Author(s) : Rahim F , Ullah H , Taha M , Wadood A , Javed MT , Rehman W , Nawaz M , Ashraf M , Ali M , Sajid M , Ali F , Khan MN , Khan KM
Ref : Bioorg Chem , 68 :30 , 2016
Abstract : To discover multifunctional agents for the treatment of Alzheimer's disease, a series of hydrazide based Schiff bases were designed and synthesized based on multitarget-directed strategy. We have synthesized twenty-eight analogs of hydrazide based Schiff bases, characterized by various spectroscopic techniques and evaluated in vitro for acetylcholinesterase and butyrylcholinesterase inhibition. All compounds showed varied degree of acetylcholinesterase and butyrylcholinesterase inhibition when compared with standard Eserine. Among the series, compounds 10, 3 and 24 having IC50 values 4.12+/-0.01, 8.12+/-0.01 and 8.41+/-0.06muM respectively showed potent acetylcholinesterase inhibition when compared with Eserine (IC50=0.85+/-0.0001muM). Three compounds 13, 24 and 3 having IC50 values 6.51+/-0.01, 9.22+/-0.07 and 37.82+/-0.14muM respectively showed potent butyrylcholinesterase inhibition by comparing with eserine (IC50=0.04+/-0.0001muM). The remaining compounds also exhibited moderate to weak inhibitory potential. Structure activity relationship has been established. Through molecular docking studies the binding interaction was confirmed.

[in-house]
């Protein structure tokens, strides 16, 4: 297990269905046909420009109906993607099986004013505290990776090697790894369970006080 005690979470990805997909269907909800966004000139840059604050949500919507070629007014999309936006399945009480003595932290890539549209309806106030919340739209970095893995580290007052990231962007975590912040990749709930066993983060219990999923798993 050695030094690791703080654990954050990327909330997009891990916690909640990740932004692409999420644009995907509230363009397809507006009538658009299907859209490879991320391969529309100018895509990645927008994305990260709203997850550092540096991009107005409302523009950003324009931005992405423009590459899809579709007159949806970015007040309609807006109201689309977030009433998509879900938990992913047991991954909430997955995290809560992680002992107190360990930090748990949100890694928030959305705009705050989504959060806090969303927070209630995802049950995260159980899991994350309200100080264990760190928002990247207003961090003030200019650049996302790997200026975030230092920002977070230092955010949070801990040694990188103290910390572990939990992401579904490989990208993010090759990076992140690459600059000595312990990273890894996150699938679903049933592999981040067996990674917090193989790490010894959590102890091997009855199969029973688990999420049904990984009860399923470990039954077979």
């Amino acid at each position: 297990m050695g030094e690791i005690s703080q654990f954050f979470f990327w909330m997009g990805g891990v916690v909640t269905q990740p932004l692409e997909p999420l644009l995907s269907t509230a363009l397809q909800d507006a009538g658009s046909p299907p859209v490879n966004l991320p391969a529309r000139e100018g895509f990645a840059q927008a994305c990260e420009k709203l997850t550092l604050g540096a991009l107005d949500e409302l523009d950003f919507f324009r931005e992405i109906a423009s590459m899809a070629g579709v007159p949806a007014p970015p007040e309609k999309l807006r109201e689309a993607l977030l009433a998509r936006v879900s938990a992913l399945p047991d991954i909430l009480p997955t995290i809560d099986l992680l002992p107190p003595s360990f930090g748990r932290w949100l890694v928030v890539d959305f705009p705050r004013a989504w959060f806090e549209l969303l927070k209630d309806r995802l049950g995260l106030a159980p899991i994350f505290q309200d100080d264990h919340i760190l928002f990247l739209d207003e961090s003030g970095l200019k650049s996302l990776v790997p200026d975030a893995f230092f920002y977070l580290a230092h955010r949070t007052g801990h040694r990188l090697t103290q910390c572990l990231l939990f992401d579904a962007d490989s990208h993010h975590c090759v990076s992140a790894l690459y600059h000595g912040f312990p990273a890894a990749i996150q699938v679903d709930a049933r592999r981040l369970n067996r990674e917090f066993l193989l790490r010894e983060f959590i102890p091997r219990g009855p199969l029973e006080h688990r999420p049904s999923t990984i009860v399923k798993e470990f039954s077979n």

ESTHER : Rahim_2016_Bioorg.Chem_68_30
PubMedSearch : Rahim_2016_Bioorg.Chem_68_30
PubMedID: 27441832

Title : The oligopeptidase B of Leishmania regulates parasite enolase and immune evasion - Swenerton_2011_J.Biol.Chem_286_429
Author(s) : Swenerton RK , Zhang S , Sajid M , Medzihradszky KF , Craik CS , Kelly BL , McKerrow JH
Ref : Journal of Biological Chemistry , 286 :429 , 2011